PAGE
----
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Cover for Queen of the Owls

Queen of the Owls

Barbara Linn Probst


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A chance meeting with a charismatic photographer will forever change Elizabeth's life.

Until she met Richard, Elizabeth's relationship with Georgia O'Keeffe and her little-known Hawaii paintings was purely academic. Now it's personal. Richard tells Elizabeth that the only way she can truly understand O'Keeffe isn't with her mind--it's by getting into O'Keeffe's skin and reenacting her famous nude photos.

In the intimacy of Richard's studio, Elizabeth experiences a new, intoxicating abandon and fullness. It never occurs to her that the photographs might be made public, especially without her consent. Desperate to avoid exposure--she's a rising star in the academic world and the mother of young children--Elizabeth demands that Richard dismantle the exhibit. But he refuses. The pictures are his art. His property, not hers.

As word of the photos spreads, Elizabeth unwittingly becomes a feminist heroine to her students, who misunderstand her motives in posing. To the university, however, her actions are a public scandal. To her husband, they're a public humiliation. Yet Richard has reawakened an awareness that's haunted Elizabeth since she was a child--the truth that cerebral knowledge will never be enough.

Now she must face the question: How much is she willing to risk to be truly seen and known?

Praise For Queen of the Owls

“A nuanced, insightful, culturally relevant investigation of one woman’s personal and artistic awakening, Queen of the Owls limns the distance between artist and muse, creator and critic, concealment and exposure.”

—Christina Baker Kline, #1 New York Times best-selling author of A Piece of the World and Orphan Train

“This is a stunner about the true cost of creativity, and about what it means to be really seen. Gorgeously written and so, so smart (and how can you resist any novel that has Georgia O’Keeffe in it?), Probst’s novel is a work of art in itself.”

—Caroline Leavitt, best-selling author of Pictures of You, Is This Tomorrow and Cruel Beautiful World

“An entertaining, psychologically rich story of a sometimes giddy, sometimes painful awakening.”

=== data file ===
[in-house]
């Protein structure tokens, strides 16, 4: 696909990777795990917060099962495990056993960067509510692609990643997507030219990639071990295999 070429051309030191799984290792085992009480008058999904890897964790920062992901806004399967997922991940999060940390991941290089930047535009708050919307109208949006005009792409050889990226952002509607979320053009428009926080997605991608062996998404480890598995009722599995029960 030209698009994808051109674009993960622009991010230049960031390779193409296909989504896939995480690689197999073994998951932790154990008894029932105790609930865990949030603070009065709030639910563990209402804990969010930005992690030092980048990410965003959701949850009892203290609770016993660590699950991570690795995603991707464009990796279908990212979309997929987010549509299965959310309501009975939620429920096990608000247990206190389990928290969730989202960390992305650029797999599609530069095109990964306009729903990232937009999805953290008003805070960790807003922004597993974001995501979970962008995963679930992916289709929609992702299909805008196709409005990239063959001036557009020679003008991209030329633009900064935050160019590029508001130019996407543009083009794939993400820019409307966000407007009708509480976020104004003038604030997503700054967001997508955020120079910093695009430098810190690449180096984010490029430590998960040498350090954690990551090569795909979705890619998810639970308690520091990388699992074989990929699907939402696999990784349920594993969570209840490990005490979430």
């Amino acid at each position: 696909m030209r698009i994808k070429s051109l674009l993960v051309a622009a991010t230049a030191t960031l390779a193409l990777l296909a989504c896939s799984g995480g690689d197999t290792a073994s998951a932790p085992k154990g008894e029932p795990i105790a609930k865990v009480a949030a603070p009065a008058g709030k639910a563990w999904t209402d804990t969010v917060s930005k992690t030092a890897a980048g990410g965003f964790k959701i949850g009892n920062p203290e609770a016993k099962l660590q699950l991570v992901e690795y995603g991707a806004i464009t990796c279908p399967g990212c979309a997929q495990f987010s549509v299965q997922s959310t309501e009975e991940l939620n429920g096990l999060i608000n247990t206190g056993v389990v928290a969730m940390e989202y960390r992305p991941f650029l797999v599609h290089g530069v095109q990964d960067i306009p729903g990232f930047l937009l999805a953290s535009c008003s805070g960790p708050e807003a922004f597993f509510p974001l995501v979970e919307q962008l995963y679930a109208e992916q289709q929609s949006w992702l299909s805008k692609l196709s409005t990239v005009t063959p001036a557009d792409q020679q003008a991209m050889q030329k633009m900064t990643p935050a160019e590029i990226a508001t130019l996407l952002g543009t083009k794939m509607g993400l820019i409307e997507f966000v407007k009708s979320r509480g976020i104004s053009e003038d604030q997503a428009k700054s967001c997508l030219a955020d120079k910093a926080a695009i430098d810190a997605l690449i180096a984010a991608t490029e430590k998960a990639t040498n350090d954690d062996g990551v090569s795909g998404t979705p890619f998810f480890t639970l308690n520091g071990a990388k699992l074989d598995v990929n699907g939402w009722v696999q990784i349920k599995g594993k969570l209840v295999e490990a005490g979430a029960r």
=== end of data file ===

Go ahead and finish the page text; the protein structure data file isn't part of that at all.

Kirkus Reviews

Queen of the Owls is a powerful novel about a woman’s relation to her body, diving into contemporary controversies about privacy and consent. A ‘must-read’ for fans of Georgia O’Keeffe and any woman who struggles to find her true self hidden under the roles of sister, mother, wife, and colleague.”

—Barbara Claypole White, best-selling author of The Perfect Son and The Promise Between Us

“Probst’s well-written and engaging debut asks a question every woman can relate to: what would you risk to be truly seen and understood? The lush descriptions of O'Keeffe's work and life enhance the story, and help frame the enduring feminist issues at its center.”

—Sonja Yoerg, best-selling author of True Places

“A gifted storyteller, Barbara Linn Probst writes with precision, empathy, intelligence, and a deep understanding of the psychology of a woman’s search for self.”

—Sandra Scofield, author of The Last Draft and Swim: Stories of the Sixties

“Barbara Linn Probst captures the art of being a woman beautifully. Queen of the Owls is a powerful and liberating novel of self-discovery using Georgia O’Keeffe’s life, art, and relationships as a guide.”

—Ann Garvin, best-selling author of I Like You Just Fine When You’re Not Around

She Writes Press, 9781631528903, 330pp.

Publication Date: April 7, 2020

About the Author

Barbara Linn Probst lives on an historic dirt road in New York’s Hudson Valley. Her novels (Queen of the Owls, April 2020, and The Sound of One Hand, forthcoming in April 2021) tell of the search for authenticity, wholeness, and connection. In both novels, art helps the protagonist to become more fully herself. Barbara is also the author of the ground-breaking book on nurturing out-of-the-box children, When the Labels Don’t Fit. She holds a PhD in clinical social work and is a frequent guest essayist on major online sites for fiction writers. Please see to learn more.

Conversation Starters from

1. Did Richard use Elizabeth? What did you think of his declarations about consent and ownership of one’s art? Did Elizabeth have the right to demand that he take down the photographs?

2. A turning point for Elizabeth is when she finds the theme for her dissertation and thus no longer “needs” to pose in order to understand O’Keeffe. She decides to pose anyway. Do you think that her motive for posing actually changes in that moment, or was that her real motive all along? Might she have more than one reason, conscious and subconscious?

3. What do you think of Elizabeth and Ben’s marriage? Were you hoping they might work things out? What would have it taken for that to happen? At what point did you begin to feel that they couldn’t happen? Do you think Elizabeth tried hard enough?

4. Elizabeth juggles many roles, among them wife, mother, sister, and academic. How well do you think she fulfills each of them? Does her understanding of each role change over the course of the story?

5. Do you think O’Keeffe was a feminist? What role does feminist art play in the novel?

6. Elizabeth herself is offered various narratives to elevate or explain what she did. Ultimately she decides to embrace and enact the narrative she wants. Do you think a person can live without some sort of narrative? What does it mean to live an authentic life?